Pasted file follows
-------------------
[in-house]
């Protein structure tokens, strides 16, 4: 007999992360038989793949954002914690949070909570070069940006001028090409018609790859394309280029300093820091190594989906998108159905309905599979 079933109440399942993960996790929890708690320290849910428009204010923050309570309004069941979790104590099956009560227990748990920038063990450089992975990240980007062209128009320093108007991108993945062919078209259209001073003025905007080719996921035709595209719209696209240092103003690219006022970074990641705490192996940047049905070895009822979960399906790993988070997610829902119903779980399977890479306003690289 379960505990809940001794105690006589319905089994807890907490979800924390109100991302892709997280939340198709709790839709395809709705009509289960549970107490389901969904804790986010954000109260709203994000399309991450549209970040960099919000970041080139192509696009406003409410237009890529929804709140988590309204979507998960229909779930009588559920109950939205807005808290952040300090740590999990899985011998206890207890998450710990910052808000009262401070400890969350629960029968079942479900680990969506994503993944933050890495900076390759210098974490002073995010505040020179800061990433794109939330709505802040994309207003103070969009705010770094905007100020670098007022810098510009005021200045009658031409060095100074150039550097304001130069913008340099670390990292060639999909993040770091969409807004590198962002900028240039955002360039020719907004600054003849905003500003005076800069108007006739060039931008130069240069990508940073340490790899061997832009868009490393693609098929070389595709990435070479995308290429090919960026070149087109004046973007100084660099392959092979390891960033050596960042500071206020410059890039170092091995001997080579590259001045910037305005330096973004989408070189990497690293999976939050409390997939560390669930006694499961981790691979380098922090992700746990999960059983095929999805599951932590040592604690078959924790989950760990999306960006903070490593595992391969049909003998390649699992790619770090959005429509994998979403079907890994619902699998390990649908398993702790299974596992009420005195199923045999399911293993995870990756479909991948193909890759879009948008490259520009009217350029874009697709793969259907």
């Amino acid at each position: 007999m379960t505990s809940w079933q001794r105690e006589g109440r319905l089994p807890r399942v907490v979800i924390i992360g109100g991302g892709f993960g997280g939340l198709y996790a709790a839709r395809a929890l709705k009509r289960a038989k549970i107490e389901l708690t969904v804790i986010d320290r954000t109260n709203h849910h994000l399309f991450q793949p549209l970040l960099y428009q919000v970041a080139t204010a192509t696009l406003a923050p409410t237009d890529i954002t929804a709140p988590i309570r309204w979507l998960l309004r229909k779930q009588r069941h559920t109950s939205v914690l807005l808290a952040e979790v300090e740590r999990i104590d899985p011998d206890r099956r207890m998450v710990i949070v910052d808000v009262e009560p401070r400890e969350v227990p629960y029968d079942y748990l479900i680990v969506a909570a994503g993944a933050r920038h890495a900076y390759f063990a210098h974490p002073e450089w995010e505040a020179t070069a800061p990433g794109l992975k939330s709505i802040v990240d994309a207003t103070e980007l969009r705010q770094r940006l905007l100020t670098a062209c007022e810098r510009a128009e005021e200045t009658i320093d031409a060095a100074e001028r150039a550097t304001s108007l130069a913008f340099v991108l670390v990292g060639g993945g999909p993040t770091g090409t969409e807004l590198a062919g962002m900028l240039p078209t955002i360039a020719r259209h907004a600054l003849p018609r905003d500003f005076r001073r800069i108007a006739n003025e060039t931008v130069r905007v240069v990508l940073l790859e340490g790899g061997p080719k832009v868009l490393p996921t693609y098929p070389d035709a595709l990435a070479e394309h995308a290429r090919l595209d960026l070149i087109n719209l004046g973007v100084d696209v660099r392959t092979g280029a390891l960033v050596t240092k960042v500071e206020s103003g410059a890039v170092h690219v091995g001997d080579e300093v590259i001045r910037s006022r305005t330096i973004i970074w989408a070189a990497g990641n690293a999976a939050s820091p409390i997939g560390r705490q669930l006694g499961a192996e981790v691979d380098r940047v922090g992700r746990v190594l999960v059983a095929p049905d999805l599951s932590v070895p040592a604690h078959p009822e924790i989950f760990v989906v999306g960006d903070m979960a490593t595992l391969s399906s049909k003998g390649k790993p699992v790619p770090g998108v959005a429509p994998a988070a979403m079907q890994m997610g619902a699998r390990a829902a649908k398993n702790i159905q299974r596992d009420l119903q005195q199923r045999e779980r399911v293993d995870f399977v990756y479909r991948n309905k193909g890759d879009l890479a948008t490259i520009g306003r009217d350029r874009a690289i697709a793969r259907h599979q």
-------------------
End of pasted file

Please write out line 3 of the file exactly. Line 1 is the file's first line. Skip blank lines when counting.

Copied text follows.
């Amino acid at each position: 007999m379960t505990s809940w079933q001794r105690e006589g109440r319905l089994p807890r399942v907490v979800i924390i992360g109100g991302g892709f993960g997280g939340l198709y996790a709790a839709r395809a929890l709705k009509r289960a038989k549970i107490e389901l708690t969904v804790i986010d320290r954000t109260n709203h849910h994000l399309f991450q793949p549209l970040l960099y428009q919000v970041a080139t204010a192509t696009l406003a923050p409410t237009d890529i954002t929804a709140p988590i309570r309204w979507l998960l309004r229909k779930q009588r069941h559920t109950s939205v914690l807005l808290a952040e979790v300090e740590r999990i104590d899985p011998d206890r099956r207890m998450v710990i949070v910052d808000v009262e009560p401070r400890e969350v227990p629960y029968d079942y748990l479900i680990v969506a909570a994503g993944a933050r920038h890495a900076y390759f063990a210098h974490p002073e450089w995010e505040a020179t070069a800061p990433g794109l992975k939330s709505i802040v990240d994309a207003t103070e980007l969009r705010q770094r940006l905007l100020t670098a062209c007022e810098r510009a128009e005021e200045t009658i320093d031409a060095a100074e001028r150039a550097t304001s108007l130069a913008f340099v991108l670390v990292g060639g993945g999909p993040t770091g090409t969409e807004l590198a062919g962002m900028l240039p078209t955002i360039a020719r259209h907004a600054l003849p018609r905003d500003f005076r001073r800069i108007a006739n003025e060039t931008v130069r905007v240069v990508l940073l790859e340490g790899g061997p080719k832009v868009l490393p996921t693609y098929p070389d035709a595709l990435a070479e394309h995308a290429r090919l595209d960026l070149i087109n719209l004046g973007v100084d696209v660099r392959t092979g280029a390891l960033v050596t240092k960042v500071e206020s103003g410059a890039v170092h690219v091995g001997d080579e300093v590259i001045r910037s006022r305005t330096i973004i970074w989408a070189a990497g990641n690293a999976a939050s820091p409390i997939g560390r705490q669930l006694g499961a192996e981790v691979d380098r940047v922090g992700r746990v190594l999960v059983a095929p049905d999805l599951s932590v070895p040592a604690h078959p009822e924790i989950f760990v989906v999306g960006d903070m979960a490593t595992l391969s399906s049909k003998g390649k790993p699992v790619p770090g998108v959005a429509p994998a988070a979403m079907q890994m997610g619902a699998r390990a829902a649908k398993n702790i159905q299974r596992d009420l119903q005195q199923r045999e779980r399911v293993d995870f399977v990756y479909r991948n309905k193909g890759d879009l890479a948008t490259i520009g306003r009217d350029r874009a690289i697709a793969r259907h599979q």